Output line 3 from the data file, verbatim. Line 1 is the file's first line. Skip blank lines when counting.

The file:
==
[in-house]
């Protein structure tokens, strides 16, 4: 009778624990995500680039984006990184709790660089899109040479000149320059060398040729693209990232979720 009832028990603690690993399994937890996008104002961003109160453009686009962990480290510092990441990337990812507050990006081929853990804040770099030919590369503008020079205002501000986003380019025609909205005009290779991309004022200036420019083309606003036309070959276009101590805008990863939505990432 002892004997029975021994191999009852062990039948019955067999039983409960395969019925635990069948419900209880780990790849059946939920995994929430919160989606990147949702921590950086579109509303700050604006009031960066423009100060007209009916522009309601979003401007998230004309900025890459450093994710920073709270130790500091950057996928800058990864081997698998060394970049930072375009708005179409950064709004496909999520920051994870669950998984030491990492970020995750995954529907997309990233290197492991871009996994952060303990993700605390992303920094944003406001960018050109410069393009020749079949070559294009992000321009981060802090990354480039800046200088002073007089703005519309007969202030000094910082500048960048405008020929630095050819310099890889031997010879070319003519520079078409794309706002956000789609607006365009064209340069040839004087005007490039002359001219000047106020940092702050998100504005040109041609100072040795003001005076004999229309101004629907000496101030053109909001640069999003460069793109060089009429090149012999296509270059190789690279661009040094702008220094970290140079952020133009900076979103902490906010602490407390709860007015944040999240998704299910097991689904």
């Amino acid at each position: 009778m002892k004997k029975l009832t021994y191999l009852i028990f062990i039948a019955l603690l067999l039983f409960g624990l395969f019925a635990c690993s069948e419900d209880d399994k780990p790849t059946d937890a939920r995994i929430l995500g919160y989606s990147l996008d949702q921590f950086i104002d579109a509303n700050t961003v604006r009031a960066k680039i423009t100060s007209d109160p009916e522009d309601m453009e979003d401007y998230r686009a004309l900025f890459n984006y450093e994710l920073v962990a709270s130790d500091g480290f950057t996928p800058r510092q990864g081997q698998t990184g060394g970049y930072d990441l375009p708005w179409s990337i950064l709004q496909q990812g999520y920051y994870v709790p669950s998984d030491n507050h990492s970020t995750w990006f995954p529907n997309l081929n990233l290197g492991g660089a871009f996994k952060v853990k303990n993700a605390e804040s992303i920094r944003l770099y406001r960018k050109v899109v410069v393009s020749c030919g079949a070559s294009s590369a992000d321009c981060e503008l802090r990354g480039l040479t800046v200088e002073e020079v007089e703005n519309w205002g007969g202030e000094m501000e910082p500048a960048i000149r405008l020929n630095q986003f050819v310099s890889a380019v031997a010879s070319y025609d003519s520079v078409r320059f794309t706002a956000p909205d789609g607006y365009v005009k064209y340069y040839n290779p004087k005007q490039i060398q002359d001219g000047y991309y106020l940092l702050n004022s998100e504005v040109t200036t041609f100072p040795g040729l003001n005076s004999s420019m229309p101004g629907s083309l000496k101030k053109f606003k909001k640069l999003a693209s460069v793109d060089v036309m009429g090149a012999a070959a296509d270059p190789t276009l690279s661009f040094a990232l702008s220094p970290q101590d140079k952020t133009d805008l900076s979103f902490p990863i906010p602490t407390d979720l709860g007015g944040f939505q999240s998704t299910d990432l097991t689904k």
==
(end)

């Amino acid at each position: 009778m002892k004997k029975l009832t021994y191999l009852i028990f062990i039948a019955l603690l067999l039983f409960g624990l395969f019925a635990c690993s069948e419900d209880d399994k780990p790849t059946d937890a939920r995994i929430l995500g919160y989606s990147l996008d949702q921590f950086i104002d579109a509303n700050t961003v604006r009031a960066k680039i423009t100060s007209d109160p009916e522009d309601m453009e979003d401007y998230r686009a004309l900025f890459n984006y450093e994710l920073v962990a709270s130790d500091g480290f950057t996928p800058r510092q990864g081997q698998t990184g060394g970049y930072d990441l375009p708005w179409s990337i950064l709004q496909q990812g999520y920051y994870v709790p669950s998984d030491n507050h990492s970020t995750w990006f995954p529907n997309l081929n990233l290197g492991g660089a871009f996994k952060v853990k303990n993700a605390e804040s992303i920094r944003l770099y406001r960018k050109v899109v410069v393009s020749c030919g079949a070559s294009s590369a992000d321009c981060e503008l802090r990354g480039l040479t800046v200088e002073e020079v007089e703005n519309w205002g007969g202030e000094m501000e910082p500048a960048i000149r405008l020929n630095q986003f050819v310099s890889a380019v031997a010879s070319y025609d003519s520079v078409r320059f794309t706002a956000p909205d789609g607006y365009v005009k064209y340069y040839n290779p004087k005007q490039i060398q002359d001219g000047y991309y106020l940092l702050n004022s998100e504005v040109t200036t041609f100072p040795g040729l003001n005076s004999s420019m229309p101004g629907s083309l000496k101030k053109f606003k909001k640069l999003a693209s460069v793109d060089v036309m009429g090149a012999a070959a296509d270059p190789t276009l690279s661009f040094a990232l702008s220094p970290q101590d140079k952020t133009d805008l900076s979103f902490p990863i906010p602490t407390d979720l709860g007015g944040f939505q999240s998704t299910d990432l097991t689904k």